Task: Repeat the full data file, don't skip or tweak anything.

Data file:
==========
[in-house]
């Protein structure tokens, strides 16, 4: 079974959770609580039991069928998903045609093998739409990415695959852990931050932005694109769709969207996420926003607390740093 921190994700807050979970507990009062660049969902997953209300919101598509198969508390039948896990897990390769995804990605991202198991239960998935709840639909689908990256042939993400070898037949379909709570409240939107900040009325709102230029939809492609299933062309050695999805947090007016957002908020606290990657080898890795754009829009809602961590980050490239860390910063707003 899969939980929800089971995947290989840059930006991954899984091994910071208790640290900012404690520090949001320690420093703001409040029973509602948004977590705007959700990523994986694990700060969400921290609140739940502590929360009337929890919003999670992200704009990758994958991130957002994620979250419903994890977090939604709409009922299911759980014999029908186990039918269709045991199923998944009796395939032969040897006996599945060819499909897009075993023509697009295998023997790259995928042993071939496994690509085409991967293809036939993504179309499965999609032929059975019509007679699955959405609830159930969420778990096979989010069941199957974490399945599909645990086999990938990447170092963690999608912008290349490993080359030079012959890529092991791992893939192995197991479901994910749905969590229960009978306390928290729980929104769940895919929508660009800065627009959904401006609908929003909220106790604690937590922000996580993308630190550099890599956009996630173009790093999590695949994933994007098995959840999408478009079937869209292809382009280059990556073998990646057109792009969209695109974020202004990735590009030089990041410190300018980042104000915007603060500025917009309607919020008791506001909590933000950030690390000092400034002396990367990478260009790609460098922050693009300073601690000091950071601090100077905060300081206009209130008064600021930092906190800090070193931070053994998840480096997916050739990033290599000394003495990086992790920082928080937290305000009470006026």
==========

[in-house]
């Protein structure tokens, strides 16, 4: 079974959770609580039991069928998903045609093998739409990415695959852990931050932005694109769709969207996420926003607390740093 921190994700807050979970507990009062660049969902997953209300919101598509198969508390039948896990897990390769995804990605991202198991239960998935709840639909689908990256042939993400070898037949379909709570409240939107900040009325709102230029939809492609299933062309050695999805947090007016957002908020606290990657080898890795754009829009809602961590980050490239860390910063707003 899969939980929800089971995947290989840059930006991954899984091994910071208790640290900012404690520090949001320690420093703001409040029973509602948004977590705007959700990523994986694990700060969400921290609140739940502590929360009337929890919003999670992200704009990758994958991130957002994620979250419903994890977090939604709409009922299911759980014999029908186990039918269709045991199923998944009796395939032969040897006996599945060819499909897009075993023509697009295998023997790259995928042993071939496994690509085409991967293809036939993504179309499965999609032929059975019509007679699955959405609830159930969420778990096979989010069941199957974490399945599909645990086999990938990447170092963690999608912008290349490993080359030079012959890529092991791992893939192995197991479901994910749905969590229960009978306390928290729980929104769940895919929508660009800065627009959904401006609908929003909220106790604690937590922000996580993308630190550099890599956009996630173009790093999590695949994933994007098995959840999408478009079937869209292809382009280059990556073998990646057109792009969209695109974020202004990735590009030089990041410190300018980042104000915007603060500025917009309607919020008791506001909590933000950030690390000092400034002396990367990478260009790609460098922050693009300073601690000091950071601090100077905060300081206009209130008064600021930092906190800090070193931070053994998840480096997916050739990033290599000394003495990086992790920082928080937290305000009470006026």